Ensuring compliance with strict regulations is the next growth opportunity

Whatever you think of it, marijuana is here to stay and coming to full legalization in a state nearest you. Controversy follows cannabis into every branch of society: political, cultural, science, health, education, legal and finance. A quick search on YouTube will show heartbreaking stories of families using marijuana to treat children with severe epilepsy. More than a hundred of these families uprooted their lives and moved to Colorado for access to Charlotte’s Web, a low-psychotropic strain proven to drastically reduce fatal seizures. The economics are also compelling. Even tiny Pacific islands see the value. The Hawaii Dispensary Alliance is projecting $80 million in medical marijuana sales over the next two years; a figure based on 40,000 registered patients.

To parents of young children, legalized recreational use of cannabis means the sky is falling with possible substance abuse issues causing another worry to lose sleep over. For others, insomnia is cured by one puff from a vaporizer. Legalization means less incarceration of marginalized groups who face a disproportionate amount of unnecessary suffering. More than 700,000 marijuana-related arrests were made in 2014, according to Drug Policy Alliance. On the medical side, here’s a blog post from American Cancer Society (cancer.org): “The National Institute of Health, via PubMed public medical library, has listed 10,982 research reports on cannabinoids and their ability to induce apoptosis and cause autophagy leading to programmed cancer cell death without damaging healthy tissue.”

Considered safer than aspirin, the five-million-year old cannabis sativa plant was used two-thousand years ago in China for treating ailments. Not a single reported fatality. For the record, I am not a cannabis user. I do however support responsible adult use and the establishment of safe protocols, regulation and taxation. Doing so will remove the criminal cartel element and limit the black market.

Because my business is about helping companies manage their InfoSec needs, a large portion of what we do involves governance, risk and compliance. Let’s assume we can now add the emerging billion-dollar cannabis industry to the list of highly regulated industries like healthcare, banking and insurance. Let’s act responsibly to ensure access is restricted to adult use only, and that dispensaries are held accountable and act responsibly in full compliance with mandated rules and regulations, which differ widely from state to state.

The compliance opportunity is budding for software vendors and IT service providers. Point of sale systems, “seed to sale” RFID tracking, local and cloud storage, CRM and inventory software present “green rush” opportunities.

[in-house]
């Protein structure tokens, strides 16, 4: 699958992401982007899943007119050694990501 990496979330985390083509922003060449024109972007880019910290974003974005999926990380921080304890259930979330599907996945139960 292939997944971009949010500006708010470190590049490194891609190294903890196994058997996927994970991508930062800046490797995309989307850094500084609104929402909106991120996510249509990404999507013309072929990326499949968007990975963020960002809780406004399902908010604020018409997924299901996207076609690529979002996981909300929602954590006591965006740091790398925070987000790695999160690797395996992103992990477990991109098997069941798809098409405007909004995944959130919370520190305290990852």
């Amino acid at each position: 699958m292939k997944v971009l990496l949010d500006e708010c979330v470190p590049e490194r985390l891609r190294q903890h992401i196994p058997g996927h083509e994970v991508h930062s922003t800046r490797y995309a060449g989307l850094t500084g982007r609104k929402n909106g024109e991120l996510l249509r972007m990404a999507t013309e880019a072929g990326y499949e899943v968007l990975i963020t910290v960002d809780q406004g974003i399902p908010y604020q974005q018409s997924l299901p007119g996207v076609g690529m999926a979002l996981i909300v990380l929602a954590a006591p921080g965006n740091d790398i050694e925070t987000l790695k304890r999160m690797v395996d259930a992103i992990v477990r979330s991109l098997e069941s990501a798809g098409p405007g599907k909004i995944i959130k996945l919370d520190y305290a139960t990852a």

Let’s review but a few Massachusetts regulations – the most stringent in the nation — to show just how regulated the compliance environment is for Registered Marijuana Dispensaries (RMDs). Nobody can just walk into a RMD. Managed by the Mass Department of Public Health, DPH sets restrictive rules for all aspects of the business: cultivation, processing, storage, testing, dispensing of marijuana in all its consumable forms.


DPH regulations require RMDs to use a single electronic system for “Real-Time Inventory” to tag and track all marijuana seeds, plants, and products, from “seed to sale,” as well as recording all dispensary agents, patients, or caregivers involved in handling or possession. Tracking must also include both plant and crop/batch identification. RMDs must keep written records for operating procedures, inventory and waste disposal.

The DPH has set the bar too high for any mom and pop business to dream of pot riches. For starters, they must file as non-profit organizations depositing an escrow of half a million dollars.  That’s after putting down a non-refundable fee of $30,000 just to apply for a license. The vast majority of applicants are rejected.

  • Licensing. Once granted a license, registered dispensaries must self-produce every consumable product they sell. A license to sell also includes the license to grow the plant. If they are cooking up edibles, RMDs need to comply with food handler sanitation requirements
  • Testing. Must be done by an independent laboratory that meets DPH approval and tested for profile and contaminants.
  • Transportation. Two authorized employees (themselves issued a separate license as “dispensary workers” at $500 per head) must accompany the transport. Product must be safe-locked in a container permanently attached (welded) to the vehicle itself.
  • Tracking. There are too many to mention here, but “seed to sale” tagging and POS must record every movement of the plant as it develops and moves from seedling to drying to trimming to shelfing and final sale. Every patient sale needs to be logged and every disposal needs to be documented following state/local solid and liquid waste laws.

These are just a few of the DPH compliance regulations. At the Salem, MA dispensary, three checkpoints must be passed through, including a metal detector similar to what you find in court houses.

Yesterday’s image of the stoner culture, the Bob Marley references and such, is rapidly being weeded out by people with deep pockets and pinstripes. The annual Marijuana Business Conference held in Las Vegas doubles in size every year. You’ll note insurance brokers selling “Raid Coverage,” venture capitalists, law and accounting firms and licensing consultants milling about exhibitors selling wares for LED lighting, oil extractors, packaging concepts, basement grow tents, compliance software and more. We are witnessing an historical event with the creation of this entirely new economy. Software developers, data scientists, infosec experts and IT pros stand to benefit.

As originally published in CBE